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My eating out experiences have been great except for twice. I do not go to chains. If there is a new place we want to go to I call to speak with the chef or manager and ask a lot of questions. Great restaurants should know/expect this. If they even go ahead and explain how cross contamination is prevented and so on before I ask, that is a wonderful sign. We are the guests and pay a lot of money for a great experience so believe me, I am very thorough when asking questions.

Thankfully there are seveal high-end places I trust. We have no safe places where I live so we must drive 3 hours to get to the city. I always call ahead to alert the staff; in fact, very good restaurants encourage this on their websites. The places I go to are discreet, incredibly knowledgable and even have gluten-free bread service. One place even brings me beet, carrot and turnip "chips" with an aioli or compound sauce as an amuse bouche. These places have highly-trained professional chefs, pastry chefs and servers. They explain precisely how my dishes are prepared. They places rarely have deep fryers. One does but it is dedicated solely to their truffled fries. In fact, the best restaurant menus should contain about 80% or more of their dishes that are naturally gluten free anyway and/or easily made gluten free. They places also use local fresh food and change their menus at least monthly to showcase a special ingredient. I am made to feel special and spoiled yet treated no differently from anyone else dining. We do tend to tip higher as my requirements sometimes do take extra work and time explaining and so on.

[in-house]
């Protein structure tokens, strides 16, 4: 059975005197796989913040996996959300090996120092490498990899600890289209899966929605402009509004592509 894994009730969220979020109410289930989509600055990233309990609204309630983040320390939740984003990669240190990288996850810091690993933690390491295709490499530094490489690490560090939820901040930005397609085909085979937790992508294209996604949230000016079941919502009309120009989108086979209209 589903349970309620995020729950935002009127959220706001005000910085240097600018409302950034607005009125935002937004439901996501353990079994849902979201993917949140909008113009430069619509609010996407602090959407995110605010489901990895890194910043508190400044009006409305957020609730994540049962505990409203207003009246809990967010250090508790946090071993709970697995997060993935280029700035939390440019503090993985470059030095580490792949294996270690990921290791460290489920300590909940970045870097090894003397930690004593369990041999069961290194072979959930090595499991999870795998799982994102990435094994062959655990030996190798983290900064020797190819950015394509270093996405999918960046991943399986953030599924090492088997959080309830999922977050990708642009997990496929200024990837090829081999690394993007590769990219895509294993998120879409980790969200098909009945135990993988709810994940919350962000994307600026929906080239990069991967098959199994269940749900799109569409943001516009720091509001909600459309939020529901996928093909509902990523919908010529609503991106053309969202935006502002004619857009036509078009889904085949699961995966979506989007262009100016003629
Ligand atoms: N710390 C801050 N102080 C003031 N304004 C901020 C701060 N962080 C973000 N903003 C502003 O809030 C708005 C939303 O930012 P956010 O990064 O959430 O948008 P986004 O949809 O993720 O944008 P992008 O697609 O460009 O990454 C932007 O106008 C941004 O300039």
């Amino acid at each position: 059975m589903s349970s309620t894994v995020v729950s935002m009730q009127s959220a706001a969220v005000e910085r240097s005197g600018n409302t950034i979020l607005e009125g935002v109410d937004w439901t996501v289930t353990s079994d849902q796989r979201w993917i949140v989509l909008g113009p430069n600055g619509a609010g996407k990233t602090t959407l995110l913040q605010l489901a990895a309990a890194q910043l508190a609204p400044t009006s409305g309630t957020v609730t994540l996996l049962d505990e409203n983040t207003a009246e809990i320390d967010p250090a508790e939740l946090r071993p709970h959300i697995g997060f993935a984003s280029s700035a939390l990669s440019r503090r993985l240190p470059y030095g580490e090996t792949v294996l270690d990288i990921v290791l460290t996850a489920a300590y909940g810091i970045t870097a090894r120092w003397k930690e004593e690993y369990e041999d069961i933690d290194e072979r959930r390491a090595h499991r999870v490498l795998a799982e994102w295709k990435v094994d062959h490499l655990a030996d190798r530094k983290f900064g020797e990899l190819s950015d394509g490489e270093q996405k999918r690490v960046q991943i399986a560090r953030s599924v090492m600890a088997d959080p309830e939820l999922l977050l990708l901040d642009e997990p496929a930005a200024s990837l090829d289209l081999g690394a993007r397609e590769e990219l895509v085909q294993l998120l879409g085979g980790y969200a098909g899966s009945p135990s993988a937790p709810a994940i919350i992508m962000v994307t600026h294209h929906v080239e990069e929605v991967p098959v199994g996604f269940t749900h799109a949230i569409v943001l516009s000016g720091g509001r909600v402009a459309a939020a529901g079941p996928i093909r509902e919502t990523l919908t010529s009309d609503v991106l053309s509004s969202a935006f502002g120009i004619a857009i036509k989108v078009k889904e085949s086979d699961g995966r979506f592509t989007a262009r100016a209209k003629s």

I travel to Europe regularly and have found restaurant cards to help immensely as we go to countries where English is not the first language. I have not tried them in North America, however. In fact, I find Europe to be more knowledgable and aware than most places around here where one place asked me, "Are you a little celiac or a lot celiac?" Not a good sign. Europe? Much easier.

It can be done safely if you do your homework. After a great dining experience I am sure to email the restaurant to thank them. They will realize how truly important it is and continue great service/food. :)

Your post was very helpful. I am wondering about chains. We just visited PF Changs and they seemed very up on the gluten issue. However, my daughter got glutened somewhere this weekend and we are trying to figure it out. I am just wondering if others have been glutened there. I hope not because she loved it.